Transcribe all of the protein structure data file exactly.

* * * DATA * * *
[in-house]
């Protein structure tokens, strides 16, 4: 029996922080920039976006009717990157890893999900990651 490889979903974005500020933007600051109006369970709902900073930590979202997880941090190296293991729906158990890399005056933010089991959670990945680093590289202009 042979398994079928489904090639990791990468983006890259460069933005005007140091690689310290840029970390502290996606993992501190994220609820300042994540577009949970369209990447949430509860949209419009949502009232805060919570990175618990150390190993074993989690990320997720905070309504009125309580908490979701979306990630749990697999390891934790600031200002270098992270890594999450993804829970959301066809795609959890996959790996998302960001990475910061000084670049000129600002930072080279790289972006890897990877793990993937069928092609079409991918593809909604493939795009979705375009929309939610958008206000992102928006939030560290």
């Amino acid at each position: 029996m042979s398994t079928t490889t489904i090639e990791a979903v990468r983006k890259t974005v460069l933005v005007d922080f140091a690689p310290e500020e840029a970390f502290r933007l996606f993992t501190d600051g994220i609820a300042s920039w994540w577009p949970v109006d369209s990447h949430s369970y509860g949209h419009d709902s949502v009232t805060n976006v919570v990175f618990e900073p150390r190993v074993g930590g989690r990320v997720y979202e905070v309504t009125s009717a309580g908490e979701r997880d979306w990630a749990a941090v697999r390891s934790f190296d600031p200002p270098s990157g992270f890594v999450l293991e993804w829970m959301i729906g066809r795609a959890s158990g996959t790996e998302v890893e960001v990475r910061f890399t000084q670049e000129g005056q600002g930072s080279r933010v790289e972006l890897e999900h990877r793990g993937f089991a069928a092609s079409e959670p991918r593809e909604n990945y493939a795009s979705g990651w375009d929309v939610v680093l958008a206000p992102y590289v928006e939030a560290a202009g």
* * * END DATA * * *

[in-house]
């Protein structure tokens, strides 16, 4: 029996922080920039976006009717990157890893999900990651 490889979903974005500020933007600051109006369970709902900073930590979202997880941090190296293991729906158990890399005056933010089991959670990945680093590289202009 042979398994079928489904090639990791990468983006890259460069933005005007140091690689310290840029970390502290996606993992501190994220609820300042994540577009949970369209990447949430509860949209419009949502009232805060919570990175618990150390190993074993989690990320997720905070309504009125309580908490979701979306990630749990697999390891934790600031200002270098992270890594999450993804829970959301066809795609959890996959790996998302960001990475910061000084670049000129600002930072080279790289972006890897990877793990993937069928092609079409991918593809909604493939795009979705375009929309939610958008206000992102928006939030560290």
């Amino acid at each position: 029996m042979s398994t079928t490889t489904i090639e990791a979903v990468r983006k890259t974005v460069l933005v005007d922080f140091a690689p310290e500020e840029a970390f502290r933007l996606f993992t501190d600051g994220i609820a300042s920039w994540w577009p949970v109006d369209s990447h949430s369970y509860g949209h419009d709902s949502v009232t805060n976006v919570v990175f618990e900073p150390r190993v074993g930590g989690r990320v997720y979202e905070v309504t009125s009717a309580g908490e979701r997880d979306w990630a749990a941090v697999r390891s934790f190296d600031p200002p270098s990157g992270f890594v999450l293991e993804w829970m959301i729906g066809r795609a959890s158990g996959t790996e998302v890893e960001v990475r910061f890399t000084q670049e000129g005056q600002g930072s080279r933010v790289e972006l890897e999900h990877r793990g993937f089991a069928a092609s079409e959670p991918r593809e909604n990945y493939a795009s979705g990651w375009d929309v939610v680093l958008a206000p992102y590289v928006e939030a560290a202009g």